Hearing the new breed, what stands out first is the general climate of positivity. Positive hip-hop, or “conscious,” or “socially engaged,” or whatever you want to call it, has had its moments before, but you’d likely have to return to Public Enemy days before finding an act with an impact like that of Kendrick Lamar. (Lamar’s “Alright” last year served as a natural and usefully upbeat song for the Black Lives Matter movement, among a plethora of other honors.) Whereas Public Enemy had different members and sensibilities to help the messages slide down better, Lamar is aided by his warmly dynamic persona and versatility with moods and styles—one almost wants to say voices, given that certain songs are near to soliloquy in concept, and can feature anything from despairing growls to a computer-like whisper. And then there’s Chance, likewise an earthbound star whose optimism seems sourced from some other decade, be it of the future or an alternate world. The Chicagoan must be the first m.c. to conceive of a boast like “Wondrous, unfamiliar lessons from childhood / make you remember how to smile good,” or to bring up a late, cherished family pet in a rap, or to resurrect a sweet childhood romance played out in a roller-skating rink.
The rapturous commentary around “Coloring Book” has made much of Chance’s new fatherhood, as well as religion, especially with respect to its lyrics and church aesthetics. But a number of the tracks are more edged than a listen or two might lead you to believe. Chicago’s gun violence figures into the weave of “Summer Friends,” as has been well noted, but the lyrics seem equally about childhood, and the mysterious line separating that world from the present, when Chance “never let a friendship get in my way.” “Smoke Break,” for its part, is in the spirit of “Sexual Healing,” yet it also makes for a snapshot of young love besieged by busyness—“I’m always throwin’ on clothes / She always throwin’ a fit / We don’t got no time for no sex.” “Acid Rap,” a younger man’s careening carpet ride fuelled by pills, sex, and confusion, also bore an unmistakable cleverness and good will. (“Balancing on sporadicity and fucking pure joy”—another sentiment hard to imagine in the hip-hop of another decade.) It’s still early for Chance, but so far he’s been consistent in blurring the space between joys and thrills, in partnering happy innocence with a wily irony and sense of mischief.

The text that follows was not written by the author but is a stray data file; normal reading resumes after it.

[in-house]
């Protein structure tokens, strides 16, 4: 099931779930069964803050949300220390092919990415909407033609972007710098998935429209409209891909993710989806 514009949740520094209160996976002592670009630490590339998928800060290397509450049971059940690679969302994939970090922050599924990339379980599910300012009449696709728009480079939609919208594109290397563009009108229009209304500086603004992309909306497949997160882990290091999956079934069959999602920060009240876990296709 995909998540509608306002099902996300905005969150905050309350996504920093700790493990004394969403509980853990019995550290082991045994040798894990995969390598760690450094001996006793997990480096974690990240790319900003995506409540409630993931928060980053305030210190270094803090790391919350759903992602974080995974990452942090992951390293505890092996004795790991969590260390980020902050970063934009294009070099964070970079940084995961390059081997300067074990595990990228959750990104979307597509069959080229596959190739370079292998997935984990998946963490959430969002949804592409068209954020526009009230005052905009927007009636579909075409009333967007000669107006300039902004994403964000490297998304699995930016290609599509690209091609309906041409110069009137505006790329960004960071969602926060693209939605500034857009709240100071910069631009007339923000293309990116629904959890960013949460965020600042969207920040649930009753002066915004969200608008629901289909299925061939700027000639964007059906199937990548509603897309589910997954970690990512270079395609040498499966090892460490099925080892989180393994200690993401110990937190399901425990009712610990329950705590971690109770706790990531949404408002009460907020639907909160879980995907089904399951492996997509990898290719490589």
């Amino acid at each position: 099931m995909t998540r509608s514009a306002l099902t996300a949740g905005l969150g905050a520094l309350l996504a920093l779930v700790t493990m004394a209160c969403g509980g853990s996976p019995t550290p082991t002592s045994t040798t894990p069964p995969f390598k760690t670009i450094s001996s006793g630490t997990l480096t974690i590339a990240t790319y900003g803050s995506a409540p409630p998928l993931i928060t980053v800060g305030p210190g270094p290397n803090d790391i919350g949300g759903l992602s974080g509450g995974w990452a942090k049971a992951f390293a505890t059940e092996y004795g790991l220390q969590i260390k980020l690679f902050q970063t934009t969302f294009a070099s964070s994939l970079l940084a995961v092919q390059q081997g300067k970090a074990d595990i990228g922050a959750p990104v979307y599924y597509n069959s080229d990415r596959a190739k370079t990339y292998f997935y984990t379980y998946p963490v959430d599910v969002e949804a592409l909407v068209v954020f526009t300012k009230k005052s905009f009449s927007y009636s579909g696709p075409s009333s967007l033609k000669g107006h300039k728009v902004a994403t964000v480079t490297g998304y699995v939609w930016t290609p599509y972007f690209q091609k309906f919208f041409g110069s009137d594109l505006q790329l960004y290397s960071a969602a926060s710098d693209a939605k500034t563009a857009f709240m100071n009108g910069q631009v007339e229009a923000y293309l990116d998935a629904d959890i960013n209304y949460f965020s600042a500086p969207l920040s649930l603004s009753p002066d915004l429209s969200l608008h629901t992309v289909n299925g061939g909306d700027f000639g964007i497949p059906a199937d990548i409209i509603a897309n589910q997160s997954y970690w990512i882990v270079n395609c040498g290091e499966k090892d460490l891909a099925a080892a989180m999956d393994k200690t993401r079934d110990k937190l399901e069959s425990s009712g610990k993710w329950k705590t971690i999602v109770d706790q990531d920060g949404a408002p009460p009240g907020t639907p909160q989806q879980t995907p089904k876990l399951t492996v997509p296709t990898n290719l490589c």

It’s tempting to attribute hip-hop’s recent surge of lyrical energy to America’s worrisome state. Yet the problems of racism, poverty, and police shootings have never exactly been absent in the genre’s lifetime. The clearing and regenerating power of youth is a more likely shaping force, I suspect—or that, plus a whole new warming set of conditions: hip-hop’s strong cultural position now; older m.c.s staying in the game; the greater blending of hip-hop activism with the music itself; and an industry model that, for all that’s unstable and absurdly unfair about it, at least allows for the making of music less mediated by industry appetites and preconceptions. Late in “Summer Friends,” Chance says that he can “make the whole song do whatever I say.” It’s a fun boast, partly because it sounds like he can—when Chance is at his best, few rappers think and swerve so fast on their feet—and partly because he conveys the exhilaration. It’s the same with the new wave of lyricists: you can taste their air of open possibility, both for themselves and for where the music might go.